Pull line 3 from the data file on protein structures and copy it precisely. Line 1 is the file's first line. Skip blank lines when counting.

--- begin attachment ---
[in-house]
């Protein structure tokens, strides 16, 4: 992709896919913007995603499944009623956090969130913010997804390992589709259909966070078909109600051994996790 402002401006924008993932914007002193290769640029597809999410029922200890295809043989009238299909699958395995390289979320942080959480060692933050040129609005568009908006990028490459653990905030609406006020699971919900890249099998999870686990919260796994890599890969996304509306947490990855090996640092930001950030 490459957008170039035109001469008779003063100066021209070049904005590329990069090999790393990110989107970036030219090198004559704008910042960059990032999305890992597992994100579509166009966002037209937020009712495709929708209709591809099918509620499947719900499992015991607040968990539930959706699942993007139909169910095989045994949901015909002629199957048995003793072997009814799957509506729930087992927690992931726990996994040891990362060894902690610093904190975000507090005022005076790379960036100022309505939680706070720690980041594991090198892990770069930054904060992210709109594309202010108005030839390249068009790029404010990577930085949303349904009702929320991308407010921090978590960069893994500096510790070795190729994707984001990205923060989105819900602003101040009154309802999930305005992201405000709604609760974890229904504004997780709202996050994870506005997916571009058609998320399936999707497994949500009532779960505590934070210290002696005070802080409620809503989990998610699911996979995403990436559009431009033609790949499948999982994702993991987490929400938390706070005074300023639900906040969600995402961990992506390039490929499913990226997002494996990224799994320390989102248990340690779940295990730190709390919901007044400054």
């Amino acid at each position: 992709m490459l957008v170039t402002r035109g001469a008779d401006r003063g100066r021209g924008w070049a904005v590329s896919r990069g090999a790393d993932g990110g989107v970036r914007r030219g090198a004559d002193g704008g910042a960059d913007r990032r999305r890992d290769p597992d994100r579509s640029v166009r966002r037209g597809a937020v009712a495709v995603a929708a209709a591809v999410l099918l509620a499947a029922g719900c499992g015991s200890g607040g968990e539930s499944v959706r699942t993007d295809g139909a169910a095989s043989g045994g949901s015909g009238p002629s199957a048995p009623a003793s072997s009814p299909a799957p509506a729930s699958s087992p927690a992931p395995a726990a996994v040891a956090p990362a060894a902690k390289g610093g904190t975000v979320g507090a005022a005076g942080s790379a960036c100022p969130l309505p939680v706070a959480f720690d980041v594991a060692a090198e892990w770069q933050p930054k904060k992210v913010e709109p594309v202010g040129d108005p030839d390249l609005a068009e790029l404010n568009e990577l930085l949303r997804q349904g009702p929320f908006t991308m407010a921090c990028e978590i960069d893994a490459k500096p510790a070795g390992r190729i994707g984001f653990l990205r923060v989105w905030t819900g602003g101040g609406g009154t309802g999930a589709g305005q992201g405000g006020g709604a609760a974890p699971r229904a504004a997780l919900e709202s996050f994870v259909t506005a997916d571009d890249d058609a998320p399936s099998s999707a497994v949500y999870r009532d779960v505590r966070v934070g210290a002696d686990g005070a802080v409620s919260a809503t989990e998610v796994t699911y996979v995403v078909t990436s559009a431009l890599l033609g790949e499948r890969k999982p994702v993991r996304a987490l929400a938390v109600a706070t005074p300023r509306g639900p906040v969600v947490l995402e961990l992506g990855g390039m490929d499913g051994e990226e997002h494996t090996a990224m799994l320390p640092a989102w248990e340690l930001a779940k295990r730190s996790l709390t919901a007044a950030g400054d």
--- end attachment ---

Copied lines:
């Amino acid at each position: 992709m490459l957008v170039t402002r035109g001469a008779d401006r003063g100066r021209g924008w070049a904005v590329s896919r990069g090999a790393d993932g990110g989107v970036r914007r030219g090198a004559d002193g704008g910042a960059d913007r990032r999305r890992d290769p597992d994100r579509s640029v166009r966002r037209g597809a937020v009712a495709v995603a929708a209709a591809v999410l099918l509620a499947a029922g719900c499992g015991s200890g607040g968990e539930s499944v959706r699942t993007d295809g139909a169910a095989s043989g045994g949901s015909g009238p002629s199957a048995p009623a003793s072997s009814p299909a799957p509506a729930s699958s087992p927690a992931p395995a726990a996994v040891a956090p990362a060894a902690k390289g610093g904190t975000v979320g507090a005022a005076g942080s790379a960036c100022p969130l309505p939680v706070a959480f720690d980041v594991a060692a090198e892990w770069q933050p930054k904060k992210v913010e709109p594309v202010g040129d108005p030839d390249l609005a068009e790029l404010n568009e990577l930085l949303r997804q349904g009702p929320f908006t991308m407010a921090c990028e978590i960069d893994a490459k500096p510790a070795g390992r190729i994707g984001f653990l990205r923060v989105w905030t819900g602003g101040g609406g009154t309802g999930a589709g305005q992201g405000g006020g709604a609760a974890p699971r229904a504004a997780l919900e709202s996050f994870v259909t506005a997916d571009d890249d058609a998320p399936s099998s999707a497994v949500y999870r009532d779960v505590r966070v934070g210290a002696d686990g005070a802080v409620s919260a809503t989990e998610v796994t699911y996979v995403v078909t990436s559009a431009l890599l033609g790949e499948r890969k999982p994702v993991r996304a987490l929400a938390v109600a706070t005074p300023r509306g639900p906040v969600v947490l995402e961990l992506g990855g390039m490929d499913g051994e990226e997002h494996t090996a990224m799994l320390p640092a989102w248990e340690l930001a779940k295990r730190s996790l709390t919901a007044a950030g400054d």